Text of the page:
• by Ol Olsoc ( 1175323 ) on Thursday January 07, 2016 @09:59AM (#51255431)

      If you participate in this, you're a fucking moron.

      The whole thing reads like some pecuniary extraction end game scenario, where millionaires and billionaires take to begging for the last pennies of the kids working for minimum wage at the local fast food joint.

    • It's a great way for companies to pilot test new ideas, though. Not sure if the market really wants... say... a fitness tracking watch with a built in MP3 player and Bluetooth earbuds? Put the prototype on a Kickstarter type of crowdfunding site and see if you get any buyers. If you get them, you already have a built in market for your product. If not, you can stop at the prototype stage and not worry about tooling up for mass production.

    • I think the big question would be what happens if the company never delivers the product. If this system is pretty much just a combination of market research and pre-ordering, where the people who sign up are charged the stated amount when the product ships, then I think it's fine. On the other hand, if GE gets your $400 and can then never give you anything for it, then I would agree that it's complete bullshit.
  • Big businesses collect big piles of money and then hand them to people who don't deserve them, or actively spend them in ways that harm you, like lobbying for their interests against yours. If you then go on to pay their R&D budget, you're a real dumbshit.

    It would be a nice place to look for good ideas to crowdfund from someone who actually needs the funding, though, instead of rewarding businesses for slashing R&D (which eliminates jobs for skilled workers!) and maximizing profits by turning out the same crap year after year.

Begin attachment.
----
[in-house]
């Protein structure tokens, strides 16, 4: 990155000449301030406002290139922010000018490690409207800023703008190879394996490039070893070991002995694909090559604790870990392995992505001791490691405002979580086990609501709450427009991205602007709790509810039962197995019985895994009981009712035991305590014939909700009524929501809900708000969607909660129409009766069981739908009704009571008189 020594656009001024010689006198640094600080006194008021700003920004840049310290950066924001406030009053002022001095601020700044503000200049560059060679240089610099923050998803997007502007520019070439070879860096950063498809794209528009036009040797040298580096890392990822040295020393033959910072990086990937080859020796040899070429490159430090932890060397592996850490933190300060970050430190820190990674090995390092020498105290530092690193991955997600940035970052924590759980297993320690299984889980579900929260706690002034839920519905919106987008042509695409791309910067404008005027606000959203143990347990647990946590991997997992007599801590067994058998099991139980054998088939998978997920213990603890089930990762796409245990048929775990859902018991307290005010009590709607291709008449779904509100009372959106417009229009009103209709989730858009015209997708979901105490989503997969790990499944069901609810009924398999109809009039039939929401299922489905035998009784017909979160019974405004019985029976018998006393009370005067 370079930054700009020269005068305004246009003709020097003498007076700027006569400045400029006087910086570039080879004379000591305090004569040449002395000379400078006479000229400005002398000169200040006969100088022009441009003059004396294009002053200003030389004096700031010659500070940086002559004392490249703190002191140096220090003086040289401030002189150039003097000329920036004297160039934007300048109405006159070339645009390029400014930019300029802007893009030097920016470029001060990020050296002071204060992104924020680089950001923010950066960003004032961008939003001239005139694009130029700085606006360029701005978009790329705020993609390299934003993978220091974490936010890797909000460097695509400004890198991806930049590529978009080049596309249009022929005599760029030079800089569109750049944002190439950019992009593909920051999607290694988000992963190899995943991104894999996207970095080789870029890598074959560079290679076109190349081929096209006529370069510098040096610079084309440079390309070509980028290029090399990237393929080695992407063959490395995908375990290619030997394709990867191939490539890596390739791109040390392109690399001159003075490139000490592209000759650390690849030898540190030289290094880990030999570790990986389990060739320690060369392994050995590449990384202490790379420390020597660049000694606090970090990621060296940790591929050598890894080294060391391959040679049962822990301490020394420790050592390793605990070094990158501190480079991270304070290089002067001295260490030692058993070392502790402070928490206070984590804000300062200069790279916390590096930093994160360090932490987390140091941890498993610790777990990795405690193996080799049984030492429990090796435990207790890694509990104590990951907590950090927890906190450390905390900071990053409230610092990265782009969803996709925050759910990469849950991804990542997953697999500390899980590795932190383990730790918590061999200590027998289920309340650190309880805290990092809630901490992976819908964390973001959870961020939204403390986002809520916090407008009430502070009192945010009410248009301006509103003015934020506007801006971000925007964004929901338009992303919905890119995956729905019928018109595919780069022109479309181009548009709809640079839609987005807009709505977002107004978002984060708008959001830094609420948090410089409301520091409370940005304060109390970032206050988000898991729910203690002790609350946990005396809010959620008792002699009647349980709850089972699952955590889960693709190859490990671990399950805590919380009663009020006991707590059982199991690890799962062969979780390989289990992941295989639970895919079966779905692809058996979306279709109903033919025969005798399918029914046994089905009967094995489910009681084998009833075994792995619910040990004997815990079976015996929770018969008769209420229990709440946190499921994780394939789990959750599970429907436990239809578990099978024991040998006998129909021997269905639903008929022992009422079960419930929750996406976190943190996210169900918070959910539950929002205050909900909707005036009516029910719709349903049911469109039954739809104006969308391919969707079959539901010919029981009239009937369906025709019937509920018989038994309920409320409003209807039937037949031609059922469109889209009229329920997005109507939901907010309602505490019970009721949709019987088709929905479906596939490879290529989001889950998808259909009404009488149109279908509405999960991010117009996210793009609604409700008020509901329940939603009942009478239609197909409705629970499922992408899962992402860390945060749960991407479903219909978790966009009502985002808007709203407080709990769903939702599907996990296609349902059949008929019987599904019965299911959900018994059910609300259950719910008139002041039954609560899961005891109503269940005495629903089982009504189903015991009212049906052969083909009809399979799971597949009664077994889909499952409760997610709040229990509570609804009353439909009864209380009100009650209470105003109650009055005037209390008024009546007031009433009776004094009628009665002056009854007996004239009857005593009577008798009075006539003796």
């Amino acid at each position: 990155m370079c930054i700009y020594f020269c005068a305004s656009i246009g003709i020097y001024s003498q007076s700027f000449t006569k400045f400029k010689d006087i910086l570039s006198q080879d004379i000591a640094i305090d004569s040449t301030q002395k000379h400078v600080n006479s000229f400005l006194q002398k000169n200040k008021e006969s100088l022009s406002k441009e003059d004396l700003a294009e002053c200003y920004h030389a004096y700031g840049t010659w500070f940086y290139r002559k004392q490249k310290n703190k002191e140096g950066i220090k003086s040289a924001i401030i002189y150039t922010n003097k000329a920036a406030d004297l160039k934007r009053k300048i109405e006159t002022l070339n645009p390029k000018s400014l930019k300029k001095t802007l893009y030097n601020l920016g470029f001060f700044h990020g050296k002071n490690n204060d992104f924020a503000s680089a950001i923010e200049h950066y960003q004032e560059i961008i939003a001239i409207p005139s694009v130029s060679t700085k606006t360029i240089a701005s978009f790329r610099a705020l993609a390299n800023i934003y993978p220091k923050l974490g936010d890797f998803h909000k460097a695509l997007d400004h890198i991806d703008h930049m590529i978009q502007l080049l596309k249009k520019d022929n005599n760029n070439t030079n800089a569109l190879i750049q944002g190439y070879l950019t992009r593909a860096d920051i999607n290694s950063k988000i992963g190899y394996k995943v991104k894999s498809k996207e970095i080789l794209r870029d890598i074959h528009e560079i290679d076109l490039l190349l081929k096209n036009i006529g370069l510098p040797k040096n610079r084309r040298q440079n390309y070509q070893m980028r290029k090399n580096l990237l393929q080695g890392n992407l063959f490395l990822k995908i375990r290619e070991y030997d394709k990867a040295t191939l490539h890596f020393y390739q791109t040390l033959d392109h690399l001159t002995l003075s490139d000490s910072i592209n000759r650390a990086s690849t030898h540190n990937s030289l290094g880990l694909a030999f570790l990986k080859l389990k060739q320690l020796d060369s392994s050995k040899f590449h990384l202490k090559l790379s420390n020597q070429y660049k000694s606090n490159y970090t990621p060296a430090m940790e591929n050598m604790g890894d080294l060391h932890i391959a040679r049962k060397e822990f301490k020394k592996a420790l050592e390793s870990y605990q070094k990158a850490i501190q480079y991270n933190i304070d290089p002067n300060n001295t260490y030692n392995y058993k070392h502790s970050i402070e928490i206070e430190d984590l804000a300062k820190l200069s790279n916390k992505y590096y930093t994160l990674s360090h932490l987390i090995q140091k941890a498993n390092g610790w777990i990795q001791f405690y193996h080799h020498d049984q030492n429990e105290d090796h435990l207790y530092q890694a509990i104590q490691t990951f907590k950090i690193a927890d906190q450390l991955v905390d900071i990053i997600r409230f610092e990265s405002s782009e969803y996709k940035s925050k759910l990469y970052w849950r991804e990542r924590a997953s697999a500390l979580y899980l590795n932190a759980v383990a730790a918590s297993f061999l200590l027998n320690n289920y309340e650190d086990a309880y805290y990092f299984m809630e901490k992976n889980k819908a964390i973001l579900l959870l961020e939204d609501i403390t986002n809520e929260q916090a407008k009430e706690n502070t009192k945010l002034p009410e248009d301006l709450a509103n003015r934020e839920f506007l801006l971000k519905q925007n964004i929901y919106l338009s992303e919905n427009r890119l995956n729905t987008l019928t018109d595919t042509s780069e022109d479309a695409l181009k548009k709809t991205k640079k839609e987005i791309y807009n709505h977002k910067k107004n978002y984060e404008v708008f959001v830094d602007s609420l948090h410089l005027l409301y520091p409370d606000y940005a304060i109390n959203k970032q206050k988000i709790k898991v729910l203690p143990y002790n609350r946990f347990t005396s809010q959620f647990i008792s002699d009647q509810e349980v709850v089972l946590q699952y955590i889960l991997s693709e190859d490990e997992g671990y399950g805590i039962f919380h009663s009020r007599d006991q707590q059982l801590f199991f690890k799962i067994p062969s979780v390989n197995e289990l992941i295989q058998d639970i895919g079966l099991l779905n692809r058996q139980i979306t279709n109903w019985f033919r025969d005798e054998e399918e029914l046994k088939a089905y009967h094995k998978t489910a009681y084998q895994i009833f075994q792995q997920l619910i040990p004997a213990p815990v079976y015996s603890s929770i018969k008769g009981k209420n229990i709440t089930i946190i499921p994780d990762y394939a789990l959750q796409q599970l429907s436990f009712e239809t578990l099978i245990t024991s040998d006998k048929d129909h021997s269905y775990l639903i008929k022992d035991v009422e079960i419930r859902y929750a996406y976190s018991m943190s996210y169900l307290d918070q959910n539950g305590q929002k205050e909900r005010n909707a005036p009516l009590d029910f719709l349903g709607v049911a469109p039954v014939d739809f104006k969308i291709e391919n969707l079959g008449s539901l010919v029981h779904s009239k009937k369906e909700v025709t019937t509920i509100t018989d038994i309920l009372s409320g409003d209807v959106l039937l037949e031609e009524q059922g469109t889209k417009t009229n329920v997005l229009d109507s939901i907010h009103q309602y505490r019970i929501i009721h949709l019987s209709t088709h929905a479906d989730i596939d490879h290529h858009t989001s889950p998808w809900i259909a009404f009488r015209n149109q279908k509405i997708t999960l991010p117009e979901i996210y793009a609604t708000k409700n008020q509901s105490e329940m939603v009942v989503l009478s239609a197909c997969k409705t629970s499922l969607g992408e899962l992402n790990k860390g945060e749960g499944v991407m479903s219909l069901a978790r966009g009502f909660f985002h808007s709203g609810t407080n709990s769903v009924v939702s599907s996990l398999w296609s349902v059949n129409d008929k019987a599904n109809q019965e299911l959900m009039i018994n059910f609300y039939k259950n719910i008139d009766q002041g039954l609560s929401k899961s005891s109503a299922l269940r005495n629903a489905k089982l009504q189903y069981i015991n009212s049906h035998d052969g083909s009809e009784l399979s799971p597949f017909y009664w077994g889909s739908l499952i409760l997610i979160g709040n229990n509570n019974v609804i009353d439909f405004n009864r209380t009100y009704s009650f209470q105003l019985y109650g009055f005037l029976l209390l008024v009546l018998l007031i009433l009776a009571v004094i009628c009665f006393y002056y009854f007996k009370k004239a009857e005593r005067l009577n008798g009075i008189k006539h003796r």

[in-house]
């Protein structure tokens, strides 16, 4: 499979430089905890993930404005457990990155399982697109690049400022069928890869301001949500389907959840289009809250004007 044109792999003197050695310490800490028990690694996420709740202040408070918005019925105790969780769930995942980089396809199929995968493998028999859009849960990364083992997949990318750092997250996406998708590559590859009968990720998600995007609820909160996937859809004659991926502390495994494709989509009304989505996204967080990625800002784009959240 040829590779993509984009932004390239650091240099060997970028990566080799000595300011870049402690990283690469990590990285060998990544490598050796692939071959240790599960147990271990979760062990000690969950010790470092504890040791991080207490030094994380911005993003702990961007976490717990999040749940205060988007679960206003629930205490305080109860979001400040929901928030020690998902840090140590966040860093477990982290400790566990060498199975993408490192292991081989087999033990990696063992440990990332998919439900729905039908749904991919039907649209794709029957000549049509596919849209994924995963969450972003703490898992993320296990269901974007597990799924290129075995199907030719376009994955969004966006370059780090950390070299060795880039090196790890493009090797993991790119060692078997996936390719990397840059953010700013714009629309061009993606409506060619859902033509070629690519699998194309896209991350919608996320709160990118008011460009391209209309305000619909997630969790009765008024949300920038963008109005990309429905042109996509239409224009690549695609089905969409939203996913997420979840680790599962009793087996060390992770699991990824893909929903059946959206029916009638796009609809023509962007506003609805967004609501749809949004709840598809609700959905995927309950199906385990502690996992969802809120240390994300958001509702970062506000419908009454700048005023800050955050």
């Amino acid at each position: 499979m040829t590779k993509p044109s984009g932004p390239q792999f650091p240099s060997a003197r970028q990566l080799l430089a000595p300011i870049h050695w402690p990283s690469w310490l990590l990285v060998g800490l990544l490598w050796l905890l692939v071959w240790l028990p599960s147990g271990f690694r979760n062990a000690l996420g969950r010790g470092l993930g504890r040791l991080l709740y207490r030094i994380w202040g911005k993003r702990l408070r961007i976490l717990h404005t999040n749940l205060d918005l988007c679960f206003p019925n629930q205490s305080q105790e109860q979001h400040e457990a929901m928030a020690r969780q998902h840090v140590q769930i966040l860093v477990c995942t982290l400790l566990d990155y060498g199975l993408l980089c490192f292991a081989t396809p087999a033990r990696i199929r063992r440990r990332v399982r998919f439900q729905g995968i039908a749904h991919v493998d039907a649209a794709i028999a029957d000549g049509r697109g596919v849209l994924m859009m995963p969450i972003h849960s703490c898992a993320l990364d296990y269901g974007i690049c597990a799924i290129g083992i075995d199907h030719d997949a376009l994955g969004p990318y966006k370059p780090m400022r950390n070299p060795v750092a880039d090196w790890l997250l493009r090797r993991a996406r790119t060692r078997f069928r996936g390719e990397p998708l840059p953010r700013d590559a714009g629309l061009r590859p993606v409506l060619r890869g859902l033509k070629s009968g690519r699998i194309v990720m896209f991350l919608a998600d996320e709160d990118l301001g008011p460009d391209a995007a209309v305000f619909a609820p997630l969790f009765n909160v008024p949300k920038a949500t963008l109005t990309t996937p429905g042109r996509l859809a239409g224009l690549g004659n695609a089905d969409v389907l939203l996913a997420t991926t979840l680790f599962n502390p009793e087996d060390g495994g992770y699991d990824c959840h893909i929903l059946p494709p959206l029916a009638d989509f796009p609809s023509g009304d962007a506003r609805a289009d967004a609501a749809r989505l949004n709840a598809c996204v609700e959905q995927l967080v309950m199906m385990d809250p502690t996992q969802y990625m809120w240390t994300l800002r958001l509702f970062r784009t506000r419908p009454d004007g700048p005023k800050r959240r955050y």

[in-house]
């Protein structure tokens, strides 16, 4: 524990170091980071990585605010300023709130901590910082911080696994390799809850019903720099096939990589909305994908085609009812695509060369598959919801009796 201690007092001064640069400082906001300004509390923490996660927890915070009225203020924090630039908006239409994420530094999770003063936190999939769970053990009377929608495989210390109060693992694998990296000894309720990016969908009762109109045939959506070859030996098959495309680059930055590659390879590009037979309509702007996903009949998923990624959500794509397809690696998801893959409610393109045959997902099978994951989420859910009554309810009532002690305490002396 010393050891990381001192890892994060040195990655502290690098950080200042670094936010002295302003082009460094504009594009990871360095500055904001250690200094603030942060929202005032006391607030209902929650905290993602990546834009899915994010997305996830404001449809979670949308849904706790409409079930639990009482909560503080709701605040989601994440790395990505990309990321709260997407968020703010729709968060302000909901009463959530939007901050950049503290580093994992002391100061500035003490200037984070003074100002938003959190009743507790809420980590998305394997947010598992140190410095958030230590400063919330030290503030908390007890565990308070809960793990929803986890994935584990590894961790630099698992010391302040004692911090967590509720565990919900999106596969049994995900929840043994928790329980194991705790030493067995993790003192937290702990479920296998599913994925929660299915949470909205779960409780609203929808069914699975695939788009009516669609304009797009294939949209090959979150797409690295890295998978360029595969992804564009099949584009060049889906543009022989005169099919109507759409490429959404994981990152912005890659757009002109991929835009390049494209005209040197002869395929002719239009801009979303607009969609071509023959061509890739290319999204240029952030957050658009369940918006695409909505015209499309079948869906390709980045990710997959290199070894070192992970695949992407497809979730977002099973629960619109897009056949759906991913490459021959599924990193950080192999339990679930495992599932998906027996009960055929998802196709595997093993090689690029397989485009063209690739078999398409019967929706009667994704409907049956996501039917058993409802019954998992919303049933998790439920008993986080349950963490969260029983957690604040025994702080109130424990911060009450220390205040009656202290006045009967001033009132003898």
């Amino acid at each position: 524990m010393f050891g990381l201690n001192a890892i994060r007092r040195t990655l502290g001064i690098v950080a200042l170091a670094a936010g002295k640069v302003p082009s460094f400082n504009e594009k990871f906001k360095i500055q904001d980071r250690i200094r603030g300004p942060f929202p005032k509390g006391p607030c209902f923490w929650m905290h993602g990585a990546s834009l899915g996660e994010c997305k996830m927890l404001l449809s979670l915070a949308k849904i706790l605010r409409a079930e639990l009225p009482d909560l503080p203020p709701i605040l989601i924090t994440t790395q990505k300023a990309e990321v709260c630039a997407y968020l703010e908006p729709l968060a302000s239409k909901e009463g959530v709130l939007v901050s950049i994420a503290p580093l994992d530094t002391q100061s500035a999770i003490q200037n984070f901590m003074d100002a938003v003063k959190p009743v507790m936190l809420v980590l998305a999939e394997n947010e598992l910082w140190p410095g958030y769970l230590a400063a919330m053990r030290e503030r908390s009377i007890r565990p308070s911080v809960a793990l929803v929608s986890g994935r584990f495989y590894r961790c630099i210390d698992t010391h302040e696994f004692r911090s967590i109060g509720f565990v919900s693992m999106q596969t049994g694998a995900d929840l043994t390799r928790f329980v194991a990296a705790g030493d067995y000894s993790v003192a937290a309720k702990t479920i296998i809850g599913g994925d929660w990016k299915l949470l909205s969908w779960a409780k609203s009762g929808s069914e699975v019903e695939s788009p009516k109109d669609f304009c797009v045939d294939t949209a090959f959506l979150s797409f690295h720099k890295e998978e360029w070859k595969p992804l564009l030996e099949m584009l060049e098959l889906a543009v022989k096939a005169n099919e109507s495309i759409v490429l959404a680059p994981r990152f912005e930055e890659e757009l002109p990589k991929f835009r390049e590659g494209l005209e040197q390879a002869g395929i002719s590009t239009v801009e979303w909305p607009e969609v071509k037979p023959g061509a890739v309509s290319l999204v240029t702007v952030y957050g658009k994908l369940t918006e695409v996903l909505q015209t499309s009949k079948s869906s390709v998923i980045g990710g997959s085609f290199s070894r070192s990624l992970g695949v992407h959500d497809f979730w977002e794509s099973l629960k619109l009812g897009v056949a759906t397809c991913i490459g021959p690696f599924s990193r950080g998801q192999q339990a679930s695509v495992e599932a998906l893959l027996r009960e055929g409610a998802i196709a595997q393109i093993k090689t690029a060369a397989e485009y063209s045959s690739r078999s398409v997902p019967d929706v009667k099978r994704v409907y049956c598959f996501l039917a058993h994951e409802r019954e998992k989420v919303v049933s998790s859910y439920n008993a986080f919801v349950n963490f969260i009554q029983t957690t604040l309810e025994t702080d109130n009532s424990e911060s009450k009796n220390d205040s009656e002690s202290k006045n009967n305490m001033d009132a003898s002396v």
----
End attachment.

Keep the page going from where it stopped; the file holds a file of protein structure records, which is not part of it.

If you use this site and fund some corporations' R&D, you're funding job reduction, and I hope you lose yours.

  • Give money to corporations with more cash than your favourite god, so they can develop something with 0 risk and sell it to you even if it is a failure? And if it's makes it, rob it's customers blind.

    Wow... talk about greed and stupidity.

  • Seriously? (Score:2, Insightful)

    by Anonymous Coward

    This is redundant. We have a "Crowdsourcing Business For Big Businesses" service already. It's called the "stock market".

    • by Anonymous Coward

      But the stock market it encumbered by things like "rules" and an "expectation of ROI" to shareholders

      Crowdfunding is throwing money in a direction in the hope that something happens to it, not even that you get anything back. Small time / indie people are already abusing this system to hell and back (Zano, Double Fine, etc)

      Then you get campaigns from guys like Don Bluth to make a pitch reel for a "Dragons Lair" movie, unless you donate more than $35 you don't get to see squat and the purpose of making the p

  • by tibit ( 1762298 ) on Thursday January 07, 2016 @11:01AM (#51255891)

    IRL Erlang [erlang.org] FTW :)

  • by Anonymous Coward

    The idiots at GE must be living in a cave... I bought a countertop Icemaker for my boat on sale for $110 from Home Depot last summer. China is pumping them out by the millions.
    http://www.homedepot.com/p/Magic-Chef-27-lb-Portable-Countertop-Ice-Maker-in-Silver-HNIM27SV/204351375

    It is actually very cool. Ice runs around 8 cents a pound in Shore Power electricity. During icemaking, it draws ~125 Watts for six minutes to deliver twelve small cubes, well, they are more like chunky thimbles; quite chewable. Wha

  • When Kickstarter was just starting out, I saw how even large companies would want to get in on this action. Besides gathering seed money in presales for items, they can determine interest, test the markets, and even back out if the interest is too low to be sufficiently profitable. manufacturing runs could be decided upon ahead of time and done. Even loss leaders might be of interest because if a company produces a small manufacturing run of a limited edition item, besides securing needed funds for producti